Price Increases: Fear or Fortune?
Exploding commodity and energy prices have been giving headaches to manufacturers and distributors of food, agricultural and building products and many more industries. Supply shortages have turn headaches to sleepless nights. Finance is screaming at Sales to take a grip on Sales’ biggest fear: Price increases.
Undoubtedly, there is deep antipathy towards price increases: customers will be unhappy, there is uncertainty how competitors will react, extra work must be done to deal with their implementation, there is this feeling of lack of control. On top, it is not an activity one is regularly exposed to. A great deal of emotionalism is involved.
And a lot of procrastination. “Let us wait a bit more. They say inflation is transitory…”. And in between the profit margin gap increases, along with the sleepless nights.
If only we turn this negative emotion to positive!
As with all sales activities, price increases, if executed correctly, they can turn into a competitive advantage. All companies need to react to that. The champions / winners will do it better than their competitors. Great Sales leaders will face fear straight in the eyes and move to fight and win. They will choose Fight over Freeze. Not as a problem but as an opportunity to shine.
In the short term this challenge will require:
a) review of the value propositions towards the trade and the end user. What does the company offer more than merely a good price? Be sure every sales rep is totally clear about them.
I am always impressed, when accompanying sales reps, how few of them, know of the other dimensions of value creation, apart from a low price or a good offer. And this lack of knowledge is directly linked with low capabilities due to insufficient training.
b) a structured approach of how to segment products/services as well as customers and better match them to adjust prices differently. For example, customers will check products that constitute a big part of their costs (20/80 rule) but will not fight those which are considered as less important. However, some of these products constitute a big part of your company’s sales.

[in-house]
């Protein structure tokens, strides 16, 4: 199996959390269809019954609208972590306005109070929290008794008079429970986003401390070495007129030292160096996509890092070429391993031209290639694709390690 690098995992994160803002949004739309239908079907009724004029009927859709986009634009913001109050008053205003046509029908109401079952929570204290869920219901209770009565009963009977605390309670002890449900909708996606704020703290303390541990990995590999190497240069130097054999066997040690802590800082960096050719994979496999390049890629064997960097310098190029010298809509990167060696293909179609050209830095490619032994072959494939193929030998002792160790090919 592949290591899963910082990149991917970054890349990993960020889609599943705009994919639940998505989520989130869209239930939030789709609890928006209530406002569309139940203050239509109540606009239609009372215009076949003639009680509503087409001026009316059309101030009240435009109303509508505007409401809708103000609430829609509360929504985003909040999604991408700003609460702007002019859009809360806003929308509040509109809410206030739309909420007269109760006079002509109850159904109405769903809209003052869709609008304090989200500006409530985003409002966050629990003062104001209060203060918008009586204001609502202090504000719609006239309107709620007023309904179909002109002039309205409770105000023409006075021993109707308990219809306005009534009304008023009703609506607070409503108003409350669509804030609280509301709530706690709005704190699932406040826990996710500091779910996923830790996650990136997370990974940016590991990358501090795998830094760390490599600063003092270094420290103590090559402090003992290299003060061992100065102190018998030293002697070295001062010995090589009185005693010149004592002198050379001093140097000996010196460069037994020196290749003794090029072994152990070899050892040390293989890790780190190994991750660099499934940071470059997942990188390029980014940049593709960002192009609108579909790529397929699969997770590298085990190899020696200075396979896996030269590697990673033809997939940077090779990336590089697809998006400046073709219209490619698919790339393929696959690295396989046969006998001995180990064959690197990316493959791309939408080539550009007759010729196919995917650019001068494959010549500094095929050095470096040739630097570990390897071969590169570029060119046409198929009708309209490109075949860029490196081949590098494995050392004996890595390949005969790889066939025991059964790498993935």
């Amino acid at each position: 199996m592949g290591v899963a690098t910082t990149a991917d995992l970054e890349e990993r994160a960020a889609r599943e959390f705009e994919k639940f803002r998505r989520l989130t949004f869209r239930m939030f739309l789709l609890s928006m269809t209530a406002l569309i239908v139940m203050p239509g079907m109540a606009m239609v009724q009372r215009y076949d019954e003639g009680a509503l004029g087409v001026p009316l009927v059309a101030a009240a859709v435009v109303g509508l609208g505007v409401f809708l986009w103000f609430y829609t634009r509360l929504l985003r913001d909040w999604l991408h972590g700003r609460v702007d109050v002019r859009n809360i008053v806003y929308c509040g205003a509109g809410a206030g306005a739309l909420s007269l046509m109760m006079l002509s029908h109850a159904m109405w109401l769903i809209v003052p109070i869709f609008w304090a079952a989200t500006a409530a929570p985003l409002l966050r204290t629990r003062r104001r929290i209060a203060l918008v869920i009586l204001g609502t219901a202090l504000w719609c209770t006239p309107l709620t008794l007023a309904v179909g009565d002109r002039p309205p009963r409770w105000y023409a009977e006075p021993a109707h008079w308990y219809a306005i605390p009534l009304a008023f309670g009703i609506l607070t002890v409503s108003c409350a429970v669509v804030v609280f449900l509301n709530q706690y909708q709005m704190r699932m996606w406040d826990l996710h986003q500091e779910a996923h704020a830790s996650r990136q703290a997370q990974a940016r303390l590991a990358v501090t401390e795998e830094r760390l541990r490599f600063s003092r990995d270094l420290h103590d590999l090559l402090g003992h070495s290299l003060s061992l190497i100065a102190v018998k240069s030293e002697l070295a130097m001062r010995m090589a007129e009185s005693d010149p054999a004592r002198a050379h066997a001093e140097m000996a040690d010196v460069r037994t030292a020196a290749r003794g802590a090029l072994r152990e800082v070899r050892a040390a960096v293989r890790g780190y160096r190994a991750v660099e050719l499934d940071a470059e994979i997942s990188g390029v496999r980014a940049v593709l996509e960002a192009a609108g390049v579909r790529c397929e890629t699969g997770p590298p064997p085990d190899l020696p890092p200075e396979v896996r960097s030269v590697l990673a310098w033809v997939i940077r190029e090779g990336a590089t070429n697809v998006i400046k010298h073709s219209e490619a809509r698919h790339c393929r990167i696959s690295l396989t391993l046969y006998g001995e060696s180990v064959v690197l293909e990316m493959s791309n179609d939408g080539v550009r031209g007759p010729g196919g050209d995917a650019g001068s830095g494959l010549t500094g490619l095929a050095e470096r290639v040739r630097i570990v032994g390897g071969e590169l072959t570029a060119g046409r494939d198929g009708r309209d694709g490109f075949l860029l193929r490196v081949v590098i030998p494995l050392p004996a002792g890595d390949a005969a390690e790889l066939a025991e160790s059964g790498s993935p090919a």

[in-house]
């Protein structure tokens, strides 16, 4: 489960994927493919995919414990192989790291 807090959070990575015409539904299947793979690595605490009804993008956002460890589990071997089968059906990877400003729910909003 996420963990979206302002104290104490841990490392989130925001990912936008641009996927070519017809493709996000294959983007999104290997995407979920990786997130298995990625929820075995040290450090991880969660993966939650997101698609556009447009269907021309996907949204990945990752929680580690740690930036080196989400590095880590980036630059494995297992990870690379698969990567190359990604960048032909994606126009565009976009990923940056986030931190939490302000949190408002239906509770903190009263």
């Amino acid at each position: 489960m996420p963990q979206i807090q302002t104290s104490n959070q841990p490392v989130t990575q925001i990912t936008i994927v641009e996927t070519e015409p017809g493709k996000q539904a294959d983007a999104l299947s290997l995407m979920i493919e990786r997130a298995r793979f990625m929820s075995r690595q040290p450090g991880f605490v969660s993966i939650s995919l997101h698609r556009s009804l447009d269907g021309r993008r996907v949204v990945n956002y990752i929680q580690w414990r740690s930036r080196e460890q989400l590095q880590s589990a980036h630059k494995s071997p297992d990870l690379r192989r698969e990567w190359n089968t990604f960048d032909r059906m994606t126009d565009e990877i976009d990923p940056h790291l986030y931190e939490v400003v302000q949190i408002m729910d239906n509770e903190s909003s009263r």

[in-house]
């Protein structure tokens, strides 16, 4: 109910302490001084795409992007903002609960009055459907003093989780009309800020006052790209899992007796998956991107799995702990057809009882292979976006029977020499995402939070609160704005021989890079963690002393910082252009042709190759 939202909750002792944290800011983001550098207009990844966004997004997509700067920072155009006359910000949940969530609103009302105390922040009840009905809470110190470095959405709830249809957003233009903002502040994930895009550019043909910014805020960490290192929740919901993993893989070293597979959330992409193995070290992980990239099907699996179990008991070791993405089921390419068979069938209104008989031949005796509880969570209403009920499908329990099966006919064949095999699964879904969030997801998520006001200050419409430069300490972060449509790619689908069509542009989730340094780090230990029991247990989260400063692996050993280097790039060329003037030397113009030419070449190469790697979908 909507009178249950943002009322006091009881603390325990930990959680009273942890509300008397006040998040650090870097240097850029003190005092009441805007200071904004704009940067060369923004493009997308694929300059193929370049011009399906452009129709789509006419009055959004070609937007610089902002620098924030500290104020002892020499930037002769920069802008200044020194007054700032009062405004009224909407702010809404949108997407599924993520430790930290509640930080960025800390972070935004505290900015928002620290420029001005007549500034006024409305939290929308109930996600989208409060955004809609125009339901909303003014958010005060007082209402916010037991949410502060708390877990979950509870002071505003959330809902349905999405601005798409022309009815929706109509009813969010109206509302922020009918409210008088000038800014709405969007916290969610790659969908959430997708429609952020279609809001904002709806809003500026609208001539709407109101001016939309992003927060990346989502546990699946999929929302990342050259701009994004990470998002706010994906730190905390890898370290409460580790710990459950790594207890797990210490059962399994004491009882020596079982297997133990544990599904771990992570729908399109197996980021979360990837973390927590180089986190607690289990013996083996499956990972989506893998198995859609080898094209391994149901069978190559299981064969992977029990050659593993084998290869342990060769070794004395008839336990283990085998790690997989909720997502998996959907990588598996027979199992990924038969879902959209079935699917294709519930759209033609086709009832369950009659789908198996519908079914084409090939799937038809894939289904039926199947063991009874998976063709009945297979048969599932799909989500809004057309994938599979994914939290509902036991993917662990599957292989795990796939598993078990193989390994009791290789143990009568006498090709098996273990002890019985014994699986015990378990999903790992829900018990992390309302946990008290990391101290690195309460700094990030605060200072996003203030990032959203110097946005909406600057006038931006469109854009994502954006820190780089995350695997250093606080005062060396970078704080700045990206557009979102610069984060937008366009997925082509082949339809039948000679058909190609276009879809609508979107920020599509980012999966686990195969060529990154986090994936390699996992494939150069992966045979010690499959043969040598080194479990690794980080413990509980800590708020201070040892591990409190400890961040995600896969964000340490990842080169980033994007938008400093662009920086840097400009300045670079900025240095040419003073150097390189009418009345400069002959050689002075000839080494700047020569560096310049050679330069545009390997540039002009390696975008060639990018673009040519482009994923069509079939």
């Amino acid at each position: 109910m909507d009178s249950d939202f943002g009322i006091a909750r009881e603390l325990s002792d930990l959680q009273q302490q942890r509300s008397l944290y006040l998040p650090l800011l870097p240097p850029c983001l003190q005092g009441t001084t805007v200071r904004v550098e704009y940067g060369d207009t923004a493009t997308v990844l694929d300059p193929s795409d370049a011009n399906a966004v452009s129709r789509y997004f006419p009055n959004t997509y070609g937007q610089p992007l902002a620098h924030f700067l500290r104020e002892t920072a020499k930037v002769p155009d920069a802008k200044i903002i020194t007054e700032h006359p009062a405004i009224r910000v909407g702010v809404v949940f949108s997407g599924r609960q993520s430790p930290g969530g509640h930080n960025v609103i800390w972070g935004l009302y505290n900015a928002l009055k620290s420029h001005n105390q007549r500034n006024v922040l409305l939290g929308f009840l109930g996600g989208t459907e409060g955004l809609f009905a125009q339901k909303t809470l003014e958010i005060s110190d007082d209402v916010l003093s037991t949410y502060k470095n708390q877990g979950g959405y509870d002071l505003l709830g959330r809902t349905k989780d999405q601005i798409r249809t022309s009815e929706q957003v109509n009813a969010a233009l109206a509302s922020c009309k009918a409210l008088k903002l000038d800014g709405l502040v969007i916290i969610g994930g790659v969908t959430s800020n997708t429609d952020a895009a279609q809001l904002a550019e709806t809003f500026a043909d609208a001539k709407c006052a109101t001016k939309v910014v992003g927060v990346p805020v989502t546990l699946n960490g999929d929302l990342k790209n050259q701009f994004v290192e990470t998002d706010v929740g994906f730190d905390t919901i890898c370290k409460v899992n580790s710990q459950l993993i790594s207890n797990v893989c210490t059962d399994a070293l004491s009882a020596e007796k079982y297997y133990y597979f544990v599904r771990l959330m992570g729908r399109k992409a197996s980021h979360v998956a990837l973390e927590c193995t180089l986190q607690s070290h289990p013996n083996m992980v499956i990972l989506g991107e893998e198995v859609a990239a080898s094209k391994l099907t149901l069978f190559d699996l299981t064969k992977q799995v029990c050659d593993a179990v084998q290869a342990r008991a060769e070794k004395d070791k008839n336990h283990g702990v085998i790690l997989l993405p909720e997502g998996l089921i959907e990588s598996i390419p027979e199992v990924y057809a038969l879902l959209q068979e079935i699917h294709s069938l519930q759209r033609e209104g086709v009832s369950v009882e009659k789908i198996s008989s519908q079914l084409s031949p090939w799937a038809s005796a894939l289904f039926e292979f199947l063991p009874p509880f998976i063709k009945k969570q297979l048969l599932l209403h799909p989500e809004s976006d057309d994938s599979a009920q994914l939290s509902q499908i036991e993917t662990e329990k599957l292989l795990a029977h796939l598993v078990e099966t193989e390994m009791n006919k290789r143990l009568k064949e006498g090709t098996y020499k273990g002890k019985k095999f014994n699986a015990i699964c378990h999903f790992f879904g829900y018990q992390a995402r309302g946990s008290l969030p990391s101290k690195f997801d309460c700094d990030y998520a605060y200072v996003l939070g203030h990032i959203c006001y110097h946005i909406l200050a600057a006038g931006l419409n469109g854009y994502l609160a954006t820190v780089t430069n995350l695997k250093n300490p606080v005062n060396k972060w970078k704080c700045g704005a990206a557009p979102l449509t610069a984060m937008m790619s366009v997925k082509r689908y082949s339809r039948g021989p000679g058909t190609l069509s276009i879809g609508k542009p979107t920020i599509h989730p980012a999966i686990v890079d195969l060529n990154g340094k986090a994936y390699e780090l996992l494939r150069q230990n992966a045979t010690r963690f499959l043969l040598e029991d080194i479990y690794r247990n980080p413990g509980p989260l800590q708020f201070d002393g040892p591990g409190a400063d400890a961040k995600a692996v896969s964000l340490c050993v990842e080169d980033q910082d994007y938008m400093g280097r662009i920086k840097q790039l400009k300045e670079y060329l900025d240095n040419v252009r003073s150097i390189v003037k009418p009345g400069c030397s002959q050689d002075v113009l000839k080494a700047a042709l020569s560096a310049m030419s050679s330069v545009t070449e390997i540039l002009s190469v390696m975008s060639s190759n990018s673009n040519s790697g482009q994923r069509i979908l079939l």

c) to brainstorm how to effectively use all levers to increase margin: price list increases, adjustment of trade terms, charge of services which are for free now, bundling value creating levers. For example, in very volatile industries, why not try to agree on prices and committed quantities for a quarter, capitalizing on customers’ desire to ensure product availability?
Do not forget to include promotions which are a back door for either net price erosion or increase.
d) an action plan of how to communicate the price increases. Will you write a carefully phrased letter to ensure the same message goes to all customers? It is also wise to create a set of FAQs for both the sales and customer service teams to help them respond effectively.
e) finally, put all these in a training to ensure all members of the sales function are well informed and capable to effectively communicate and implement the increases. Make sure to include a negotiation refresher to boost confidence.
The difficult task of increasing prices should also be an incentive to think long term. To think anew of the pricing capabilities of the whole organization. Sales are at a historic transitional time. They become more data driven, more technology supported. Pricing is increasingly becoming the center of sales’ digital transformation.
It is time to establish a pricing center of excellence. To allow for better monitoring of market prices and customer specific behaviors and introduce dynamic pricing (read here my article on this). It is not only price increases that make life difficult. It is also price transparency which increases, especially in B2B markets, due to the advance of marketplaces. Chemical companies, for example, see the growing importance of such marketplaces and this is a road of no return.
Equip your sales teams with the tools to prepare prices for each customer and negotiate effectively for all the items they sell, and which may fluctuate wildly. It is impossible for a sales rep to remember by heart all the prices for all the customers. Technology there is simple; you need to introduce a new process of preparation for the customer visit.
It may be time to establish multifunctional teams for key accounts to strengthen the value proposition to them. Anyway, in B2B the relational sales are coming to an end.
Consider serving the smaller accounts differently to reduce cost to serve and allow for margin to grow. It is difficult to imagine but an inside salesperson can serve up to 500 customers!!
A special note for distributors: as McKinsey has boldly stated: Pricing is Distributors’ most powerful value-creation lever. For a company with 18% gross profit, 1% increase in prices will yield 22 percent increase in EBITDA margins and has the same impact as 7.5% decrease in fixed costs or 5.9% increase in volume!
Also, research has shown that pricing comes after product range, product availability, customer service, sales rep relationship and same or next day delivery.
Finally, review the incentives for your sales team. Since margin is so important, then ensure that it is included in the bonus structure of the sales reps. But do not make the mistake to think too long term. Sales reps think maximum of quarter and tracking should be possible with maximum 1-2 days delay.
As a summary, pricing is the acid test for sales leaders!
As Warren Buffet said: “The single most important decision in evaluating a business is pricing power. If you've got the power to raise prices without losing business to a competitor, you've got a very good business. And if you have to have a prayer session before raising the price by 10 percent, then you've got a terrible business.”